Why Is Napa Wine So Expensive?
Friends of mine ask me many wine related questions. Some of them have no answer — “Why do some corks get tainted and others don’t?” or “What is the best wine with a steak?” While I can often supply some kind of suggestion, these kinds of questions have no one true answer.
Still other wine questions do have one empirical truth. One question I get all the time is about California wine.
“Why is Napa wine so expensive?”
Factors For Napa Valley, California Wine Prices
The truth is there is no one reason for why wine from the Napa Valley region in California tends to cost a distinct amount more than wines from other regions, even some from the same state. There are many reasons why Napa wine costs more than wines sitting right next to them on the shelf.
The main reason is cost to the winemaker. It simply costs more per acre to plant vines in Napa Valley than in, say, San Luis Obispo or Sonoma. Land in Napa Valley ranges from $75,000 to $200,000 per acre, that’s right, per acre. Since almost no winemaker can afford to pay this kind of money in cash, most wineries start out with some serious debt to deal with.
Not only is the land expensive in Napa, but wine cultivation in general is not a cheap concern. To the ridiculously high land bill found above, you can expect to add around $45,000 per acre to begin a vineyard — that is, if you’re using proper wine cultivation methods. Where does this money go? Soil preparation, the purchase of baby vines and rootstock, irrigation and drainage systems, and the construction of trellising for the vines to grow on. There are many more factors, but these are the big boys. Remember also that a vineyard may not begin to produce palatable wine for years — the debt grows and grows as a winemaker prepares to produce amazing wines.
Add in labor costs and the price of starting a vineyard is incredibly high. After all, most vineyards — especially fancy vineyards in Napa — must be hand pruned several times a year. So the high cost of land in Napa is an early handicap and an early price booster for those brave enough to begin a vineyard there.
Another factor in the price of Napa wines is buzz. The average wine consumer may not know much, but it is likely they’ve heard of Napa. Television, films, and pop culture in general have made sure of that. Naturally, a wine that features the name “Napa Valley” prominently on its label (a process which is highly regulated to ensure the wine really does come from Napa) can ask for more money per bottle than one made in, say, West Texas.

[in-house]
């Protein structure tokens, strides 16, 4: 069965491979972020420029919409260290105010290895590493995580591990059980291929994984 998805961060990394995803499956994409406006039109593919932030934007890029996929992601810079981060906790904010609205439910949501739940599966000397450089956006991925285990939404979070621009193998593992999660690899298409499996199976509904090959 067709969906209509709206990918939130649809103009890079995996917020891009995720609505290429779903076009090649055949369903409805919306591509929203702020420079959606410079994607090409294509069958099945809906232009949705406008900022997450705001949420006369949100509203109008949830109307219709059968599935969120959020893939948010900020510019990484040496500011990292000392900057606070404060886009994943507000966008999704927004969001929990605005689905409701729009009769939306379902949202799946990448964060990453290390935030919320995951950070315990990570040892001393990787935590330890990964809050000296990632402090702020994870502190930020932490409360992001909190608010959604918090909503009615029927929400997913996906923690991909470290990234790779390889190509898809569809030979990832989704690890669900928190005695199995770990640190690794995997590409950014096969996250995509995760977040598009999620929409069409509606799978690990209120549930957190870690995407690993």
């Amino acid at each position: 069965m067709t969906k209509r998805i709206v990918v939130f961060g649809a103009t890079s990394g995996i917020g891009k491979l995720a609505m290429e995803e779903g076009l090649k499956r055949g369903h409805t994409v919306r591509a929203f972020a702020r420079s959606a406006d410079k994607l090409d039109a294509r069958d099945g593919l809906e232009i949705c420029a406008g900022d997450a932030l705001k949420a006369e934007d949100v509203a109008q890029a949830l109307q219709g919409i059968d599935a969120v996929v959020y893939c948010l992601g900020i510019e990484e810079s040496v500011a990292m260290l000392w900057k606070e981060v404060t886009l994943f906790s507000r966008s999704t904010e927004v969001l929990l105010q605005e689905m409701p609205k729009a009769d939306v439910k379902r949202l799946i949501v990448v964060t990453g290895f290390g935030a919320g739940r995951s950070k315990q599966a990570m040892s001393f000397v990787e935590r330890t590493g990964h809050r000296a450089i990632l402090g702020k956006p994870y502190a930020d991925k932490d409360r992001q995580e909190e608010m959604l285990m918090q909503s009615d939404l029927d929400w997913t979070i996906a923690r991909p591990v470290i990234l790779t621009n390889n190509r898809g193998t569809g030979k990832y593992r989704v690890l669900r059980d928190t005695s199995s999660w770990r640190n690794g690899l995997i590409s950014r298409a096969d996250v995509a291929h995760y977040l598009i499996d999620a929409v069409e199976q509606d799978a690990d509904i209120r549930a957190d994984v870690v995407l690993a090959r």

As much as simple pop culture buzz can raise the price of a wine, a solid review from a well known wine critic can go even further in hiking up a bottle’s price. Because wines from Napa have been celebrated for so long in America, and because they’re generally pretty damn good, they are often well reviewed. This extra buzz factor can mean the difference between a $12 bottle and a $50 bottle. Wine retailers can inflate the price to whatever level they believe will still be profitable. It is not unusual to find a bottle of wine that cost five dollars to produce selling for well over the fifty dollar mark. Why does this work? We in the wine world have stars in our eyes over certain vintages, and happily shell out an obscene amount of money for our darlings.
So why is Napa wine so expensive? A combination of land cost, vineyard cost, winemaker debt, name recognition, and consumer buzz. If you’re looking for incredible California wines but don’t want to shell out the extra sums of money required for a Napa purchase, consider buying from one of the lesser known (but still opulent) regions: Mendocino County, Central Valley, or Sierra Foothills. You’ll get a quality California wine at a much reduced price.
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This entry was posted on Friday, February 15th, 2013 at 6:18 am and is filed under Wine. You can follow any responses to this entry through the RSS 2.0 feed. You can leave a response, or trackback from your own site.